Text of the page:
Much to the eye-rolling chagrin of teens, it seems that most people have a tendency to overlook their youthful opinions. After all, they spend their days doodling on notebooks in study hall, don’t they? What could they possibly know about the “real world” or how to shape it?
As it turns out, a whole lot.
According to The Atlantic, teenagers actually have a pretty solid business sense, especially in the realm of social media. Their favorite social networking patterns are an indicator of tomorrow’s Next Big Thing. Writer Derek Thompson puts it best when he says “from Facebook to Snapchat, what appear to be dumb toys for teens wind up billion-dollar industries.”
Parents and other adults may want to pass off young people as frivolous, but in this age of information, they may be trendsetters with more powers of prediction than any other demographic. They understand “trendy” in a way that the rest of simply don’t.
Take Facebook, which was created to be used by students in their teens and early 20s. Even as it started to spread to colleges across the country, adults were mystified by it. However, as the site grew in popularity, it proved to be just as useful for them as for their kids, despite the very different social norms that developed among different age brackets (do we really need to revisit that one time your grandma commented with a “How have you been sweetie? See you at Thanksgiving!” on that picture of you trashed at a kegger? I don’t think so).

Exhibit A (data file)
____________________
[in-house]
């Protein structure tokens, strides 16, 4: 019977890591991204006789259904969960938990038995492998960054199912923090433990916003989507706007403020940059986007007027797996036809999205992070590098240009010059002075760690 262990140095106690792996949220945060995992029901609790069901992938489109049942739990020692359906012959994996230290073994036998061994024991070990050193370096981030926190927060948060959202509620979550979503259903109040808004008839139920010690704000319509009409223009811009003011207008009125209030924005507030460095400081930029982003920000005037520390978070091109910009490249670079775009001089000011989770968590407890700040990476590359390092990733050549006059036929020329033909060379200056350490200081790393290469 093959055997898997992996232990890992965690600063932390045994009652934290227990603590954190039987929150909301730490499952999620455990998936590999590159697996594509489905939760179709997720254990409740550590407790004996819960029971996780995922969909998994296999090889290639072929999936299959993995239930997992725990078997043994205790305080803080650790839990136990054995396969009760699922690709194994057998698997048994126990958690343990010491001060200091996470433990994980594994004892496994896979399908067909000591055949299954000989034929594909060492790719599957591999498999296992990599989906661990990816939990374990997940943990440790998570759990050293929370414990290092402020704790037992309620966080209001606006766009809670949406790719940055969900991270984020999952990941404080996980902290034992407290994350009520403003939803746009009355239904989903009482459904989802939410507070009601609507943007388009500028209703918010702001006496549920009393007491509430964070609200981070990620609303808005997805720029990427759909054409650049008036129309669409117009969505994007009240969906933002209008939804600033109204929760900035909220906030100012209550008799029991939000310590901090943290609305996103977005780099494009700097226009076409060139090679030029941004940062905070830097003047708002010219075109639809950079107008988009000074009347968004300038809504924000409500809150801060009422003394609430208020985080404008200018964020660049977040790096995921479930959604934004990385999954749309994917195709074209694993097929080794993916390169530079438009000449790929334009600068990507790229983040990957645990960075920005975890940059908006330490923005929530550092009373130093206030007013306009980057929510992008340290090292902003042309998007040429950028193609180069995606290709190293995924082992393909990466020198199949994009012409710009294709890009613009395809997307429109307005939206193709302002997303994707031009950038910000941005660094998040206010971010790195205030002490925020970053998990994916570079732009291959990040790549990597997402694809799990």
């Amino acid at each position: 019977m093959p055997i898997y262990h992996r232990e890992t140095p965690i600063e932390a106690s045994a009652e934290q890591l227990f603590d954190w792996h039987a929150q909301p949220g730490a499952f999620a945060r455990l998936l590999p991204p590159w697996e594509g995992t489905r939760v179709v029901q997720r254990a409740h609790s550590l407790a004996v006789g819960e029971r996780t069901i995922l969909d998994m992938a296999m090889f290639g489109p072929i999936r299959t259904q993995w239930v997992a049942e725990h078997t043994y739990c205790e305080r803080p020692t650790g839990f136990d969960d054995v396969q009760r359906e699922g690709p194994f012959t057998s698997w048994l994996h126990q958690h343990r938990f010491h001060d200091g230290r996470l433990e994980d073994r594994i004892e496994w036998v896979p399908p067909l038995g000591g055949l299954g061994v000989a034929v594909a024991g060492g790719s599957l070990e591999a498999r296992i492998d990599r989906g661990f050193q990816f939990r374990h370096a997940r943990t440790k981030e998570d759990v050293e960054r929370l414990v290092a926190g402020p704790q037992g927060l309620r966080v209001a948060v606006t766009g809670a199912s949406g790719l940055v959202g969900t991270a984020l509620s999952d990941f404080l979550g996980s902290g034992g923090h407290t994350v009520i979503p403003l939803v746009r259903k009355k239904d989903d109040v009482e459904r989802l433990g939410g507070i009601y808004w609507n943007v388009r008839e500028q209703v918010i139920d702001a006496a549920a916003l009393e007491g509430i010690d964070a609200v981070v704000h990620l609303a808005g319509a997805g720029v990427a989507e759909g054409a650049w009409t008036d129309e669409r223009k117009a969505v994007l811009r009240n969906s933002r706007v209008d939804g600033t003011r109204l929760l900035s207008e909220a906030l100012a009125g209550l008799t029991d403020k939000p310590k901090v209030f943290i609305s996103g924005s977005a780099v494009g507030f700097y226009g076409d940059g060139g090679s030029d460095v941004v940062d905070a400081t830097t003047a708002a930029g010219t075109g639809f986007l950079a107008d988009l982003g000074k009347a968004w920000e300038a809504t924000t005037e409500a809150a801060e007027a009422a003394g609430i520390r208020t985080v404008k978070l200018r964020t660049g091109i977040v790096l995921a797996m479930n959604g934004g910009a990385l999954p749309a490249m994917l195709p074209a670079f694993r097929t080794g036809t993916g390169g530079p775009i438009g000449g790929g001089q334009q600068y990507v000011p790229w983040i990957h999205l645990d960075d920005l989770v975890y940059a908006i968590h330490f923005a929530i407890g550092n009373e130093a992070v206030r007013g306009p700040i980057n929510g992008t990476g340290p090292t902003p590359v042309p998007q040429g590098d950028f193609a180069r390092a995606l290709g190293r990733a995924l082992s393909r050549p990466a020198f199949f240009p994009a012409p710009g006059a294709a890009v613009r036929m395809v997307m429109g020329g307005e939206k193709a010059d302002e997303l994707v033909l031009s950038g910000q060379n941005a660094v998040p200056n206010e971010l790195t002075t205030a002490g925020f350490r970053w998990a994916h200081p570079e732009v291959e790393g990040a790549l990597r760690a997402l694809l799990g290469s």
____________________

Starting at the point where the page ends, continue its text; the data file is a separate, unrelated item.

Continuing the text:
The Facebook scenario repeats itself with each new form of social networking. Adults dismiss a teenager’s online hobby as an indulgence of “dumb kids” and shortly afterward, it becomes a new norm for the whole country. Remember the quaint good old days when texting at the dinner table was something that only snooty 15-year-olds did? Those days are certainly gone, and now just about everyone in every age range has trouble putting their phone down. The same goes for Snapchat, which got its start as the latest Mecca of teenage networking and is now the latest toy for the masses. It’s such a big deal that both Facebook and Google tried to buy it for $3 billion. Instagram started out as a teenage toy as well, and we all know where that ended up.
So, what can we learn from this? Teenagers are wiser than we think, and I would venture that this doesn’t just apply to social networking.
[Photo of girl taking a selfie via Shutterstock]